The courier was revealed to be one Jean Robbio.  Genoese by birth, Robbio had worked for the military and diplomatic mission of General Claude-Matthieu de Gardane to Tehran of 1807-1809.  In the context of the ongoing Napoleonic Wars, Gardane’s mission had been of great concern to the British, and Babington had acted in this atmosphere of heightened tension and suspicion.  Prior to his arrest, Robbio had been stranded in Muscat for two years.  Following his capture, Robbio made ‘no secret of his hostile intentions towards the English’, and Babington had him imprisoned at the Residency.  It appears that Robbio was however a model prisoner, and Babington subsequently allowed him to go out on parole in Bushire.

Robbio had a number of papers in his possession, including a map of navigation routes around Zanzibar, an intelligence report detailing the political situation in Baghdad, and a letter detailing Robbio’s audience with the Sultan of Muscat.

Map of the routes of navigation at the port of Zanzibar, part of Jean Robbio’s captured papersA map of the routes of navigation at the port of Zanzibar, part of Jean Robbio’s captured papers (IOR/L/PS/9/68/67, f. 1) Public Domain Creative Commons Licence

Another mysterious letter seized from Robbio was from an unknown correspondent in Muscat, possibly Robbio himself, to an unknown recipient in India.  The letter makes a plea for help, offering a reward and the services of an experienced French navigator based in Muscat in return.

Mysterious letter from Muscat making a plea for help A mysterious letter from Muscat making a plea for help (IOR/L/PS/9/68/66, f. 1r) Public Domain Creative Commons Licence

The episode came to an abrupt end when HM Envoy Extraordinary to Persia, Sir Harford Jones, intervened.  He wrote to Babington on 9 September admonishing him for unilaterally arresting Robbio.  He warned ‘that no public functionary in a foreign State possesses any right or authority to seize or possess himself of the person or papers of an Enemy entering or being in that State, without the permission and sanction of the Sovereign’. 

Jones wrote again on 14 September indicating that the Persian Government were ‘very little pleased’ with his handling of the affair, ordering Babington to release Robbio at once.  To add insult to injury, Babington was told to pay for Robbio to stay at the Residency if he so pleased.  In a final admonishment, Jones declared that ‘there is not any Paper found on this Gentleman which I have seen that it is at the present moment of any great Importance to us to be acquainted with’.

John Casey
Gulf History Cataloguer

Further reading:
The story of Jean Robbio and the documents captured by Babington can be found in the India Office Records, shelfmarks IOR/L/PS/9/68/60-67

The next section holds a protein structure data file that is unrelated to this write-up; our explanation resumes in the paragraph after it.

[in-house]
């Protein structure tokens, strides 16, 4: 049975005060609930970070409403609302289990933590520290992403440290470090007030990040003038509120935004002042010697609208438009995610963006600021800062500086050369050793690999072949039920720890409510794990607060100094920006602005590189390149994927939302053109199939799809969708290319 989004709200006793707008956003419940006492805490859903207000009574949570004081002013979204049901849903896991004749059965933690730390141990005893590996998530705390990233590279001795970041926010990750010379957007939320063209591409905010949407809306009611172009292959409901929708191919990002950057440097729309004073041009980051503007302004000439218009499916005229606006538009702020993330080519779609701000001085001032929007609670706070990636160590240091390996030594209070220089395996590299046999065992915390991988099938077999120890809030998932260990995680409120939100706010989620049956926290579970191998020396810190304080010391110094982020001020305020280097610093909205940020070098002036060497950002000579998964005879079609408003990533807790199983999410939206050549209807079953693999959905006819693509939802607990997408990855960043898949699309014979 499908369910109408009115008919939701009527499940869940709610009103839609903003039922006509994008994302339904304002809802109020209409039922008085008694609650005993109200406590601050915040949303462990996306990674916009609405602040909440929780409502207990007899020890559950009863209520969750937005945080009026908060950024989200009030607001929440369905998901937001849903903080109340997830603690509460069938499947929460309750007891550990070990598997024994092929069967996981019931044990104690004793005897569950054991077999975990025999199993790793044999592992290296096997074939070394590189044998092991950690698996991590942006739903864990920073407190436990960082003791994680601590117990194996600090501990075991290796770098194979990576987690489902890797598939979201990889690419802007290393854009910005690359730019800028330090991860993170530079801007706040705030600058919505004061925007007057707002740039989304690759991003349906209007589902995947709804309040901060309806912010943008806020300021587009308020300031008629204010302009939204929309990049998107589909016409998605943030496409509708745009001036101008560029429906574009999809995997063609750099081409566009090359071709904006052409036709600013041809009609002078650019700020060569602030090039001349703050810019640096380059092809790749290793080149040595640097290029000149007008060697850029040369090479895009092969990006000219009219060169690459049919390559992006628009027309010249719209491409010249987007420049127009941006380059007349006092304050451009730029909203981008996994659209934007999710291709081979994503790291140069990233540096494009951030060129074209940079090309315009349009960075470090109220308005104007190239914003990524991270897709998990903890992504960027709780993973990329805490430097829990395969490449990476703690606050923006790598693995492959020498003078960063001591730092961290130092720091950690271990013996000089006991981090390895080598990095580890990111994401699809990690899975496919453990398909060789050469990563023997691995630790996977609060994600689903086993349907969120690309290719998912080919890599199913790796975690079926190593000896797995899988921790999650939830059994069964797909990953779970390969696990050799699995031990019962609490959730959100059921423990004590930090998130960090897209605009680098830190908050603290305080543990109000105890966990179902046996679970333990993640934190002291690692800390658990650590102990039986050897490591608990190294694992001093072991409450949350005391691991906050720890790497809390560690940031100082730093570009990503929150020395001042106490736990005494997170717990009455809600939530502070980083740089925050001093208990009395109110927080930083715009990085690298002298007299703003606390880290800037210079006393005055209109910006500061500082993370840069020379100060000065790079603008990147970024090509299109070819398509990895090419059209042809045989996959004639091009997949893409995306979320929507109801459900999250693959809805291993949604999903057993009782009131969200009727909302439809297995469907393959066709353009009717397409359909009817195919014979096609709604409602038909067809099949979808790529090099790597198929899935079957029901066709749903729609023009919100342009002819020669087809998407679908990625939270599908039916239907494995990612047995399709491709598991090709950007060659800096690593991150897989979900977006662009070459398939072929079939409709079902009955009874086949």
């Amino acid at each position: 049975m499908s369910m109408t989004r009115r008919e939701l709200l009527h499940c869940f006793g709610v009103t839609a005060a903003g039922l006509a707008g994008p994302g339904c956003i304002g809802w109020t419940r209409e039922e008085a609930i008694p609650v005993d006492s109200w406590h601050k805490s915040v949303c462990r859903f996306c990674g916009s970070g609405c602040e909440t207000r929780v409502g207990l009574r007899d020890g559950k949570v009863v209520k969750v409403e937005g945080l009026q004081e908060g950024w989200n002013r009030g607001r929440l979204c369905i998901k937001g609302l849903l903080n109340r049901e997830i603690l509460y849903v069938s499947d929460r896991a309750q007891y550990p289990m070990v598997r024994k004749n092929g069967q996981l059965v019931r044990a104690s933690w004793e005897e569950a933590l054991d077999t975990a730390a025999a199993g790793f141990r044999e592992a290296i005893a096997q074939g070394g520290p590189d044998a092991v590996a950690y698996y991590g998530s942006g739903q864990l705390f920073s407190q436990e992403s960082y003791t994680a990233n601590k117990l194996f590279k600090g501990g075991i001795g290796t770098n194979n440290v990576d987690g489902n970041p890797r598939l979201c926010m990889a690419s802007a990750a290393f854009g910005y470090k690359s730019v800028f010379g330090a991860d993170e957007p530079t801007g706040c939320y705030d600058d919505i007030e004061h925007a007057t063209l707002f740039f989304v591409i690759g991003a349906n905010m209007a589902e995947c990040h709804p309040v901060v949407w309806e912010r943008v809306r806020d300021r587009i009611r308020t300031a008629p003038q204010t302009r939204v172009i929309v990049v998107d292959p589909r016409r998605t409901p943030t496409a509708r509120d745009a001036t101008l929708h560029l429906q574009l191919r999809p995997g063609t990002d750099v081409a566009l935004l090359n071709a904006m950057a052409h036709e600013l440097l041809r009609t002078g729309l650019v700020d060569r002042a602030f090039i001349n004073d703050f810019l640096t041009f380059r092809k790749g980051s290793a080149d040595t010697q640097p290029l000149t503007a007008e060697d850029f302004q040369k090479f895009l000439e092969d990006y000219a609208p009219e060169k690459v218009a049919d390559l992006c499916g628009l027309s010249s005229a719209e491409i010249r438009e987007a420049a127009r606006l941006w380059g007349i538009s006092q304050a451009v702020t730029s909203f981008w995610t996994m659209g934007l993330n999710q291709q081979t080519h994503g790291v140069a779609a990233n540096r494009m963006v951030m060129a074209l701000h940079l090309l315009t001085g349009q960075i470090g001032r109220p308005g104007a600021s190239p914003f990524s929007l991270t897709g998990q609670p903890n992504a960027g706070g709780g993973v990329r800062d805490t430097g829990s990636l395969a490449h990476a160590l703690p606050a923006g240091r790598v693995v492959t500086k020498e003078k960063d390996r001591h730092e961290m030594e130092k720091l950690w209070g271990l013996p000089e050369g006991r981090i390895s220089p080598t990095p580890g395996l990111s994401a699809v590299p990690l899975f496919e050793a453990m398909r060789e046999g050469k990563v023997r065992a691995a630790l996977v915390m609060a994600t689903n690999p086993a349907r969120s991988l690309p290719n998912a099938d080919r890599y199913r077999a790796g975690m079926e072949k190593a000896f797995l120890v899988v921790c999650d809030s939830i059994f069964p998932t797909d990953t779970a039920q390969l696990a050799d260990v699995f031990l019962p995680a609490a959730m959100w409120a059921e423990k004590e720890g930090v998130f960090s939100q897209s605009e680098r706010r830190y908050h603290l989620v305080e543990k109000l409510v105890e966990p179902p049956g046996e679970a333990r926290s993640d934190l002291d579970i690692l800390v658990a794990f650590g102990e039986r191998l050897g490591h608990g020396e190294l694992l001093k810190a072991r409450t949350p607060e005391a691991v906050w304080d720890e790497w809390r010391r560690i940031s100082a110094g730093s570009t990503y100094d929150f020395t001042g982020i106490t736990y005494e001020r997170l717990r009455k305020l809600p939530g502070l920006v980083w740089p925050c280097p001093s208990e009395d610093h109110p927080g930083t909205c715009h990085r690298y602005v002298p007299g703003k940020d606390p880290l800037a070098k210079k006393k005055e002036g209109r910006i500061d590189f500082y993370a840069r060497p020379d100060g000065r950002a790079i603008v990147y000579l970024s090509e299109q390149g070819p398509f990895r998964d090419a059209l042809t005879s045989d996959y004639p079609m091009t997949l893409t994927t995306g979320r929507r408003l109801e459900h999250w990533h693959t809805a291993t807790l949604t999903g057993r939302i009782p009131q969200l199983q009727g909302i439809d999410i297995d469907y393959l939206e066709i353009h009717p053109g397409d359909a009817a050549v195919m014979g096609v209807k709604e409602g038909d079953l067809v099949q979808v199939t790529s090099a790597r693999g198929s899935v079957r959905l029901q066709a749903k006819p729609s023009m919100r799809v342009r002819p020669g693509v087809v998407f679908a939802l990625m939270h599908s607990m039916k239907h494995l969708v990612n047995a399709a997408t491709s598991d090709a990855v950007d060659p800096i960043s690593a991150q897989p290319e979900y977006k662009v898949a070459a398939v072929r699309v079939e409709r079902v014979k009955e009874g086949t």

Iradj Amini, Napoleon and Persia: Franco-Persian relations under the First Empire, (Richmond: Curzon, 1999)

 

24 September 2020

Bringing the children home

In the 19th century, the East India Company made increasing efforts to bring the trade in enslaved people in the Gulf to an end.  The majority of the people imported into the Gulf came from the East Coast of Africa and Zanzibar, but some also came from India.  These were usually women and children who had been kidnapped from their homes to be sold in the Gulf.  It was one of the responsibilities of British Agents in the Gulf to discover and rescue these children.

This was not always easy.  The local rulers could be uncooperative, and the merchants and traders would disguise the origins of the children to avoid detection.  The Native Agent at Muscat complained that his efforts to emancipate children had turned the population against him.  Even after they had tracked down the children, the Agents faced further difficulties in freeing them; the British Government stipulated that they must avoid force, but also directed that no money should be handed over, to avoid stimulating the market.  The Native Agent would look after the children at the British Government’s expense until he was able to place them on a ship to Bombay [Mumbai].  The Senior Magistrate of Police at Bombay was responsible for reuniting children with their parents or finding an alternative situation for them.

Photograph of the buildings of the Muscat Consulate and Agency on a waterfront

The Muscat Consulate and Agency, c. 1870 (Photo 355/1/43)

Mahomed Unwur [Muhammed Anwar] lived with his brother, Mirza Abdulla [‘Abd Allah], in Butcher Street, Bombay, when he was twelve.  One morning his brother sent him to the bazaar where he met a man who enticed him on board a ship with sweets.  Two weeks later, he arrived at Muscat and lived there for six or seven months with the man who had kidnapped him.  He was offered for sale privately at different houses during this time, until one day, when he was gathering dates at the Customs House, he was taken to the house of the Native Agent.  He finally returned to Bombay in November 1843, where he was reunited with his brother and returned to live with him.  This happy ending was sadly fairly unusual for kidnapped children.  On the same ship returning to India as Mahomed Unwur was another child, a girl.